THE PRISONER (2009):  The original classic British series starred Patrick McGoohan as Number six in The Village…a place that seemed to shift and change before our eyes and before the eyes of the main character so that not believing what you're seeing was the only rule that seemed to be true. The original had a subtext that said it never really took itself seriously. The remake had a bigger budget, larger cast, and better production values but somewhere in there it lost the feeling of the original.

THE FUGITIVE (2000):  CBS thought they could not only cash in on the highly successful original series, but also the hit movie starring Harrison Ford. But with the original television series and also a successful movie, everything about THE FUGITIVE was already known—who the characters were, their motives, and even the outcome for Dr. Kimball and the one-armed man. They didn't try to reinvent the wheel, they pretty much exactly copied it. In spite of the popular Tim Daly from WINGS in the starring role, there were no surprises, no edge-of-the-seat action, nothing to hold the audience's interest.
FAWLTY TOWERS (every remake ever attempted):  Don't try to duplicate perfection! There were only twelve episodes made of John Cleese's FAWLTY TOWERS and each one was the epitome of what a sitcom should be—brilliant writing, marvelous characters brought to life by an excellent cast. There have been so many attempts in several countries to capture the success of this British sitcom with one remake after another. Even here in the U.S. we gave it three attempts before finally realizing that it couldn't be done.

With successful American translations of British sitcoms (All In The Family from the British Till Death Do Us Part, Sanford And Son from the British Steptoe And Son, and Three's Company from the British Man About The House), we obviously thought we could strike gold again. The first attempt starred Harvey Korman and Betty White. Despite proven and popular talent in the leads, it never got beyond the pilot stage. The second one tried a switch by putting Bea Author in a female Basil Fawlty role and it was cancelled after one season. The third attempt starred John Larroquette, fresh from his successful and popular role in NIGHT COURT, in a remake attempt that copied the original plots but not the characters. Another failure. The original FAWLTY TOWERS was done in the late 1970s and is as funny today as it was then. I have the twelve episodes on DVD and each time I see them I literally laugh out loud even though I know what's coming.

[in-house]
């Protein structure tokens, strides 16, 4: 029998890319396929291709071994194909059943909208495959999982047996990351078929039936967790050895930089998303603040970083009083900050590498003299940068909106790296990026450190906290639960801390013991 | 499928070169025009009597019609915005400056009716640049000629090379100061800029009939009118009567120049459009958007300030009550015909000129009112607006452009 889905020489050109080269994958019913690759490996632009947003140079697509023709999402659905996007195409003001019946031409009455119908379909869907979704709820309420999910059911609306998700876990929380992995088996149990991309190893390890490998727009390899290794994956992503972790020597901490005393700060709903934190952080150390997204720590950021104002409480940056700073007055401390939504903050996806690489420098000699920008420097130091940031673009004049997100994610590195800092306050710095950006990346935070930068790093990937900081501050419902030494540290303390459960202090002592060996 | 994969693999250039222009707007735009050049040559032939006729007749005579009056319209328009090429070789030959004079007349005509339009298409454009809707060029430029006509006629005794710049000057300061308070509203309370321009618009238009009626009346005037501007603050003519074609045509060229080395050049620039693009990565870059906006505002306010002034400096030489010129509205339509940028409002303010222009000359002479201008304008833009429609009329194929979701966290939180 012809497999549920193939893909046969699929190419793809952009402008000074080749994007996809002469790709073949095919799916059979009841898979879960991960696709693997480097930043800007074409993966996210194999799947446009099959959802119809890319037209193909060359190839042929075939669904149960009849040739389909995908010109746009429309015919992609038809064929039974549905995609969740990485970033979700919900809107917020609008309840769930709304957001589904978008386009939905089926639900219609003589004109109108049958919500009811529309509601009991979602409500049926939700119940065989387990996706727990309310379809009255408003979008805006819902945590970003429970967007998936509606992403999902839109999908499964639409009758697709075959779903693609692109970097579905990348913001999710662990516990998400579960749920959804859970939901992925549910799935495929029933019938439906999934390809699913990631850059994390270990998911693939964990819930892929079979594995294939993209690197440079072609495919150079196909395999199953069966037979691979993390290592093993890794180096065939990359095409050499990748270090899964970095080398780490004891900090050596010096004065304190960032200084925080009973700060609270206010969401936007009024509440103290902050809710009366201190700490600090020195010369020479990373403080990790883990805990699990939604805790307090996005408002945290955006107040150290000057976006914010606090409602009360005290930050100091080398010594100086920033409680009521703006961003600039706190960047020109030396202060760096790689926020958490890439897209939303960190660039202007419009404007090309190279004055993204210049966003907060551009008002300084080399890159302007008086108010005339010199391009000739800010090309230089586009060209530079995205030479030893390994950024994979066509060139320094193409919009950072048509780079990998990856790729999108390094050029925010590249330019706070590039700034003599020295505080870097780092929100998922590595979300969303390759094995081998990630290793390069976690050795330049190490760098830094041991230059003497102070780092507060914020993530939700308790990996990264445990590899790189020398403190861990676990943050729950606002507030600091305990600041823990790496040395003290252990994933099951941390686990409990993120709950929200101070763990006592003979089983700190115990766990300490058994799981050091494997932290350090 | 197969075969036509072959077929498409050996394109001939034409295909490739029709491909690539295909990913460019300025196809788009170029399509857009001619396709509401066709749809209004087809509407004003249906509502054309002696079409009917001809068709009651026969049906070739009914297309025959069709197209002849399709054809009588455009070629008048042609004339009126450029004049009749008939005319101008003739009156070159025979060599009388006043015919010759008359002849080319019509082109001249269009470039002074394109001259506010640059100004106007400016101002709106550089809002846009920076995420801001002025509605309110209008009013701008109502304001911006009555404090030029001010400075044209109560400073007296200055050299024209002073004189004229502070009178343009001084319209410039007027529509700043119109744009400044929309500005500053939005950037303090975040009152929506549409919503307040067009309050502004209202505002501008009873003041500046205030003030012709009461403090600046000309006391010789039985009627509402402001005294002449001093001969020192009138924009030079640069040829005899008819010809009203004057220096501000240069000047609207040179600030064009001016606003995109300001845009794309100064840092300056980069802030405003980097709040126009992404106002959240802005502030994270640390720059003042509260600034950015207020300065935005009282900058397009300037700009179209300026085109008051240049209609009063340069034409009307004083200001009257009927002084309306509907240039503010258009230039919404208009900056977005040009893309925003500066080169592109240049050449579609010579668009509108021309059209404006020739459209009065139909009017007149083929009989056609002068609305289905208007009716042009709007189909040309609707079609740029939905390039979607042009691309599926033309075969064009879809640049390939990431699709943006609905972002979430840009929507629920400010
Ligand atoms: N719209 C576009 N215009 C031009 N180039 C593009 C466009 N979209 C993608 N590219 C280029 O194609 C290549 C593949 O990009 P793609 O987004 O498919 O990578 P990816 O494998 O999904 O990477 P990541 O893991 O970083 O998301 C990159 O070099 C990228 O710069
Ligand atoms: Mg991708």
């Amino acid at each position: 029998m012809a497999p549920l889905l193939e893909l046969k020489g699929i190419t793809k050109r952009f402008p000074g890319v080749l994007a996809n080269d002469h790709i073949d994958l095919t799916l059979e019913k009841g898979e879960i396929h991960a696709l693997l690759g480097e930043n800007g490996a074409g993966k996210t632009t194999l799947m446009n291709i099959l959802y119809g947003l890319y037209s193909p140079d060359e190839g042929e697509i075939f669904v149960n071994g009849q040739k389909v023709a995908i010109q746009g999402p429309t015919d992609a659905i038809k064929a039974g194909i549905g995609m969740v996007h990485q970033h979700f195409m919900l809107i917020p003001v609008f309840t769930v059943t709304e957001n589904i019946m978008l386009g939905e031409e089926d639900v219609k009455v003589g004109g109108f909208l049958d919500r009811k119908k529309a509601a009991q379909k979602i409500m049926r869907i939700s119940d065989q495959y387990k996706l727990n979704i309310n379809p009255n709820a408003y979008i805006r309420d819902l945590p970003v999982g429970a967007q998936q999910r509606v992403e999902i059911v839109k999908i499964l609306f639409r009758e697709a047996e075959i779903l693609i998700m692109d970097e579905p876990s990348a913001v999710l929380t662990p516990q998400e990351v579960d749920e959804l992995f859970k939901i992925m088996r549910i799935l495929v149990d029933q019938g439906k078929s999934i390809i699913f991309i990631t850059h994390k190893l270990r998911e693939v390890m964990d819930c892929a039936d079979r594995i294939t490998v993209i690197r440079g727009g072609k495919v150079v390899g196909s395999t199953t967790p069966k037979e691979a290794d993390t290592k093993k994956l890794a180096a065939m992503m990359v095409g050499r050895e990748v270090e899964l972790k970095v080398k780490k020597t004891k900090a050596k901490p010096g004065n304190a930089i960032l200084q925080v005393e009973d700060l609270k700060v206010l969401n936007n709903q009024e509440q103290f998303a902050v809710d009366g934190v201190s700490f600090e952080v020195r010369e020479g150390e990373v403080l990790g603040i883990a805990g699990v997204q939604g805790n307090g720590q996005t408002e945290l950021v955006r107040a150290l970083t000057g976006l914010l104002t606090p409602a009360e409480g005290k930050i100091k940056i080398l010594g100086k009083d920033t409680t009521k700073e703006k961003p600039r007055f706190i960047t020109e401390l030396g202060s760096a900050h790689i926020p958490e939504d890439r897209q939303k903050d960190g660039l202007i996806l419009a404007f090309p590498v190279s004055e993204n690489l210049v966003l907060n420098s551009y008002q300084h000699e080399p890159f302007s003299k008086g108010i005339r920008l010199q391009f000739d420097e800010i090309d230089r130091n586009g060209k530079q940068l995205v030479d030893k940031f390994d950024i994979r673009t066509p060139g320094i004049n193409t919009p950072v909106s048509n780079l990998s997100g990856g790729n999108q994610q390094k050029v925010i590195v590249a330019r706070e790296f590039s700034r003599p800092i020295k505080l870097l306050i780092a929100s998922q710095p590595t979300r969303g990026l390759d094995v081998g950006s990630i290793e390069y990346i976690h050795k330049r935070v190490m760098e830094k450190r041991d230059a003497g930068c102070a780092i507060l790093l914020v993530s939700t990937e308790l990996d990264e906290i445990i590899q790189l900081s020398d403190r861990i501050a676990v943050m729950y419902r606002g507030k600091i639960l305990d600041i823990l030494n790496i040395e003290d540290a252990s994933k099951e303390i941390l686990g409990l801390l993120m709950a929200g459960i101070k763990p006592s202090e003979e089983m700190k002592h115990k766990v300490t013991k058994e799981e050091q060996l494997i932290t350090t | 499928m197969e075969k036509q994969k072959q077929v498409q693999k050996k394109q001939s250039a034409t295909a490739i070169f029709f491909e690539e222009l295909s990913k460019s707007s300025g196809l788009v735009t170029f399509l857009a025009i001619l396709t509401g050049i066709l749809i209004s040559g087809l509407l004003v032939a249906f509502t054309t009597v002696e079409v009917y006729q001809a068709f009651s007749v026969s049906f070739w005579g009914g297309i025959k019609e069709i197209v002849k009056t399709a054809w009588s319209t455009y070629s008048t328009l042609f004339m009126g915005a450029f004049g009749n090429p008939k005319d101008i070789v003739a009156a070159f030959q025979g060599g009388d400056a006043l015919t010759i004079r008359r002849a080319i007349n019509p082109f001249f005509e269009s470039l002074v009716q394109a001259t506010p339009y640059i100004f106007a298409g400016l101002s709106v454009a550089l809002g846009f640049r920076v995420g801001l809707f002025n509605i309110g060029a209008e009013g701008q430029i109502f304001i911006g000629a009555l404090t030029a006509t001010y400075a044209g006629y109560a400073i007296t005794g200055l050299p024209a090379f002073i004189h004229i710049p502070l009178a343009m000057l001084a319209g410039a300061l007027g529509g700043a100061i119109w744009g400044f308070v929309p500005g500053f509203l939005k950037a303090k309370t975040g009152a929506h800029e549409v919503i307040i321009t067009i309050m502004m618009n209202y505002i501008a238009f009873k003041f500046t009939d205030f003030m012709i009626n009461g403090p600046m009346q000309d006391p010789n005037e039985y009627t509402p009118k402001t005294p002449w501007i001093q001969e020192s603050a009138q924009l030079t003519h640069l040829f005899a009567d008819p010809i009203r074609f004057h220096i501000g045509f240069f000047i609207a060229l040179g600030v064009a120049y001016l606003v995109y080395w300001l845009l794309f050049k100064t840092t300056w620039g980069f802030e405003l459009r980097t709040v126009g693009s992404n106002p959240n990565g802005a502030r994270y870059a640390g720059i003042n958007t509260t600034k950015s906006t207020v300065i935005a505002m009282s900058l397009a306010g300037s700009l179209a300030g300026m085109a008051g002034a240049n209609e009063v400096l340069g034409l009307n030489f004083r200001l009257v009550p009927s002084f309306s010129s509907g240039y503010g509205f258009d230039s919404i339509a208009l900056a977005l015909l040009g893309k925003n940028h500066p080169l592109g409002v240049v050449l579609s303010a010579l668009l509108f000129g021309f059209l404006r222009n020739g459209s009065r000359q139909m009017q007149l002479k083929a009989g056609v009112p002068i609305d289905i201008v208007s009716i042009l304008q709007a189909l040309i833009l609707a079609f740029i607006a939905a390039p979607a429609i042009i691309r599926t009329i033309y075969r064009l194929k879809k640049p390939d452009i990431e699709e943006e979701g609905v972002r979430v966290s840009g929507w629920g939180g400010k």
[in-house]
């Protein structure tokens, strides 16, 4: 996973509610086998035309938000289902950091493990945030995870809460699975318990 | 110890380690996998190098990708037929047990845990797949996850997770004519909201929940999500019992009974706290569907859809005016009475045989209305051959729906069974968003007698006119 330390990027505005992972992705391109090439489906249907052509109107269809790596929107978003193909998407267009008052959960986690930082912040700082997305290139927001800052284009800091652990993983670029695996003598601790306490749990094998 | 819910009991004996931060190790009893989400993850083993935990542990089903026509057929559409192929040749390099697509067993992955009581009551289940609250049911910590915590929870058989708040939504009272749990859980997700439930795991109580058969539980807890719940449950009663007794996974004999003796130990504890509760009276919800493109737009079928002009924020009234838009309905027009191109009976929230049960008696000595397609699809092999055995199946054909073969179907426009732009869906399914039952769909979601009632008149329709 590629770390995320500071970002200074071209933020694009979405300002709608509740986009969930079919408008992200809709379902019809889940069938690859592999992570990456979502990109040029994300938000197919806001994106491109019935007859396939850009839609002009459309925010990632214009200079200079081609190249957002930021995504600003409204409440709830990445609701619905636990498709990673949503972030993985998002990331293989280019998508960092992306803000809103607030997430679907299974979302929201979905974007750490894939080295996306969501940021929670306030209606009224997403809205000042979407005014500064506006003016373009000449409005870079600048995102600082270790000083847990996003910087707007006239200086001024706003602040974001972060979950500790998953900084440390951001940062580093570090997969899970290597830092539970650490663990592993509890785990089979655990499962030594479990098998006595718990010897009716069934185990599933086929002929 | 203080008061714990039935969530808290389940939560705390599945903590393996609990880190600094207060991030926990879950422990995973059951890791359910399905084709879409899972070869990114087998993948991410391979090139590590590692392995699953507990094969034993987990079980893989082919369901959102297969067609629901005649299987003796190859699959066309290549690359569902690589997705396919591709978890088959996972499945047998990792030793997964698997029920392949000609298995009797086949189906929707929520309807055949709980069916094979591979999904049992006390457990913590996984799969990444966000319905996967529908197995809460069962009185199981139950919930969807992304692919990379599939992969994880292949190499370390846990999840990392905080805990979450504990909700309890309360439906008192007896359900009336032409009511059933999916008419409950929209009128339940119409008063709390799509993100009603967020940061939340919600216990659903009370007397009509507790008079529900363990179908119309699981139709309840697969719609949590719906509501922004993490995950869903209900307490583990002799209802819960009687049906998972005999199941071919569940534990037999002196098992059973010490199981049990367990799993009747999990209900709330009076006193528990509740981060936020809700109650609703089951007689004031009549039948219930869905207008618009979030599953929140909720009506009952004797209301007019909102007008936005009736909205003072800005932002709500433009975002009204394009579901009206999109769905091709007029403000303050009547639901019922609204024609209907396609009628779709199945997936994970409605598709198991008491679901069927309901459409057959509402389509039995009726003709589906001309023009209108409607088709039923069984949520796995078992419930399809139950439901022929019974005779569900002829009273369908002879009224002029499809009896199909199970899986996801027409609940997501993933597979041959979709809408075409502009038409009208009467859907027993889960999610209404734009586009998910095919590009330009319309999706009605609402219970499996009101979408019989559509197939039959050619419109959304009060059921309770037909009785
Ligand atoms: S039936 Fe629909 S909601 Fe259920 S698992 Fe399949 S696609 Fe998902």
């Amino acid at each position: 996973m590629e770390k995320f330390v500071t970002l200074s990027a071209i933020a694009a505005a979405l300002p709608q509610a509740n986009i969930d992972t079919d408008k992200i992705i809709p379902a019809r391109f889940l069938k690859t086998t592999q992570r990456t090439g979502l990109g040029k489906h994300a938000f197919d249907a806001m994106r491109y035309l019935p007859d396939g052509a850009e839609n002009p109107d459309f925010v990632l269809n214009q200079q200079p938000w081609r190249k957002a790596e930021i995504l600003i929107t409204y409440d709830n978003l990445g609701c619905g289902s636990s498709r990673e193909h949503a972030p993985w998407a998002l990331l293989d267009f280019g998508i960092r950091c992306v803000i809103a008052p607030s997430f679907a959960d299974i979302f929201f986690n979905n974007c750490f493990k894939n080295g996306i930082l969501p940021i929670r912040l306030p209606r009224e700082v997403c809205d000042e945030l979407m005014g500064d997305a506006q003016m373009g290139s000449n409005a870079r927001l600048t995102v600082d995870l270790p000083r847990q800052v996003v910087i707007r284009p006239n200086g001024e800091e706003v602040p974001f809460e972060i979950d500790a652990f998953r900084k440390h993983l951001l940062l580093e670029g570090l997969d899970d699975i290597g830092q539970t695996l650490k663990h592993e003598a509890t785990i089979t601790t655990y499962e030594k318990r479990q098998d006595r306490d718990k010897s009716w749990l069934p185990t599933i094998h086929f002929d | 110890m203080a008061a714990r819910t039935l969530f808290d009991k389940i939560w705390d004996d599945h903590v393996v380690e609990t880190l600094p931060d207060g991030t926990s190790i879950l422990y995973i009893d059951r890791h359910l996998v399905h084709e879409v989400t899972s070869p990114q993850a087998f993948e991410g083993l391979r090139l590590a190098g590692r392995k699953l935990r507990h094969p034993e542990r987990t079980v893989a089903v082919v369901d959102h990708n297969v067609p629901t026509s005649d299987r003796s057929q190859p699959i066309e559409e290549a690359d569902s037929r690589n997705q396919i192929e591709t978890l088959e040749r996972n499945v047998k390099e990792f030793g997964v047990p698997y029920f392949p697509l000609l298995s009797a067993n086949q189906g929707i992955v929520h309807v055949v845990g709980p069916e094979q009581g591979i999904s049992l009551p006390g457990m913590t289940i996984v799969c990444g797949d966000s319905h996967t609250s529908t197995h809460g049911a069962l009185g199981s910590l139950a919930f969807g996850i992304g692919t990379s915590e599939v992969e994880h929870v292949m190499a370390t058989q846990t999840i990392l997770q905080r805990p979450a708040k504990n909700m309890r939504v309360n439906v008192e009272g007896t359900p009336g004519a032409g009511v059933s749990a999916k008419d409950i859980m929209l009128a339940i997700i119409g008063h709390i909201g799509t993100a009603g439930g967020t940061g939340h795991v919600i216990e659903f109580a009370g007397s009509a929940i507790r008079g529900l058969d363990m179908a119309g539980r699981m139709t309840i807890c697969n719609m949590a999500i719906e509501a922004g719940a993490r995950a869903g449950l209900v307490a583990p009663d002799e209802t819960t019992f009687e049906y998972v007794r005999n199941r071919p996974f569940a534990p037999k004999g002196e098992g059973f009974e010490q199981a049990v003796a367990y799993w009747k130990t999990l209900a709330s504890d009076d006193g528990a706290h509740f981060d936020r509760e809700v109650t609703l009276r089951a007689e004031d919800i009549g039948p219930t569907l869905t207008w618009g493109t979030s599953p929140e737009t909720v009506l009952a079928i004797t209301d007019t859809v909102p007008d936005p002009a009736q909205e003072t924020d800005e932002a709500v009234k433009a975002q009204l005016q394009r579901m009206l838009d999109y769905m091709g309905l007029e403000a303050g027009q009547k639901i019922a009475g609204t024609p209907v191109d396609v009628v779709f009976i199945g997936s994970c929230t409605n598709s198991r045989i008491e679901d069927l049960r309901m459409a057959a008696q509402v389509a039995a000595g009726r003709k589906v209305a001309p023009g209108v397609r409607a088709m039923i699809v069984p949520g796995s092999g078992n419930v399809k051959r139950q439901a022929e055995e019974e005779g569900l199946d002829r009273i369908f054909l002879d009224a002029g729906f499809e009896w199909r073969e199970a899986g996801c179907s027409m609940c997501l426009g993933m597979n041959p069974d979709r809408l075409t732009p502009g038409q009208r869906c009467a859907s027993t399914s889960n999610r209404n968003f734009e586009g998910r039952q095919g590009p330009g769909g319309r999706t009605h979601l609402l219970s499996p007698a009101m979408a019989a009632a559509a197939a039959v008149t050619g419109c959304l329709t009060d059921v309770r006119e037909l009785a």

Some other major blunders in the remake department are: the 2011 CHARLIE'S ANGELS which lasted 4 episodes, the 2008 KNIGHT RIDER, the 2007 BIONIC WOMAN, WONDER WOMAN which never made it past the pilot, ROCKFORD FILES which never made it past the pilot, and the 2013 attempt at a remake of IRONSIDE which lasted only 3 episodes. My personal opinion on the IRONSIDE remake—colossal blunder moving the setting from San Francisco to "the gritty streets of New York" (as the publicity release referred to the location).

Are there any television remakes that you found particularly disappointing? Or surprisingly enjoyable? Any series you'd like to see revived with a remake attempt?


orelukjp0 said...

Family Affair was pretty bad. I like Tim Curry (Rocky Horror Picture Show) but he couldn't help with this one. Also Love Boat: The Next Wave was really one of the worst.

Samantha Gentry said...

oreluknp0: There are tons of shows that the networks tried to remake that really fell flat. I had forgotten about Family Affair and Love Boat. Now that you've mentioned it, I do recall the Love Boat one. You're right, it was really bad.

Thanks for your comment.